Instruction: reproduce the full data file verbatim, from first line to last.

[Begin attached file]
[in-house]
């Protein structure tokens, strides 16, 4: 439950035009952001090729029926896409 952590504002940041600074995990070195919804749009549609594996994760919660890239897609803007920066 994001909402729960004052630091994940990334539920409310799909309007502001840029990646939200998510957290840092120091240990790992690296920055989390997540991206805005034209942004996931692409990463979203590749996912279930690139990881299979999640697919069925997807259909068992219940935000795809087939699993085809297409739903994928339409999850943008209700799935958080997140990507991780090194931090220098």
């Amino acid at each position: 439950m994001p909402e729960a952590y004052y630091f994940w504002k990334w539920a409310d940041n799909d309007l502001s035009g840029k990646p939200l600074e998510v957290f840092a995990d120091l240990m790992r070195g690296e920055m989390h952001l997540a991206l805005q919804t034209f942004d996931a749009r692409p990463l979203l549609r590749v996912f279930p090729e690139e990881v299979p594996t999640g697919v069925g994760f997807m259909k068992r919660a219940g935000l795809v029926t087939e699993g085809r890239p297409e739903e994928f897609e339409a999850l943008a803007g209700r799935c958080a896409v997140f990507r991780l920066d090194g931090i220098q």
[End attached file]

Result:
[in-house]
């Protein structure tokens, strides 16, 4: 439950035009952001090729029926896409 952590504002940041600074995990070195919804749009549609594996994760919660890239897609803007920066 994001909402729960004052630091994940990334539920409310799909309007502001840029990646939200998510957290840092120091240990790992690296920055989390997540991206805005034209942004996931692409990463979203590749996912279930690139990881299979999640697919069925997807259909068992219940935000795809087939699993085809297409739903994928339409999850943008209700799935958080997140990507991780090194931090220098």
């Amino acid at each position: 439950m994001p909402e729960a952590y004052y630091f994940w504002k990334w539920a409310d940041n799909d309007l502001s035009g840029k990646p939200l600074e998510v957290f840092a995990d120091l240990m790992r070195g690296e920055m989390h952001l997540a991206l805005q919804t034209f942004d996931a749009r692409p990463l979203l549609r590749v996912f279930p090729e690139e990881v299979p594996t999640g697919v069925g994760f997807m259909k068992r919660a219940g935000l795809v029926t087939e699993g085809r890239p297409e739903e994928f897609e339409a999850l943008a803007g209700r799935c958080a896409v997140f990507r991780l920066d090194g931090i220098q």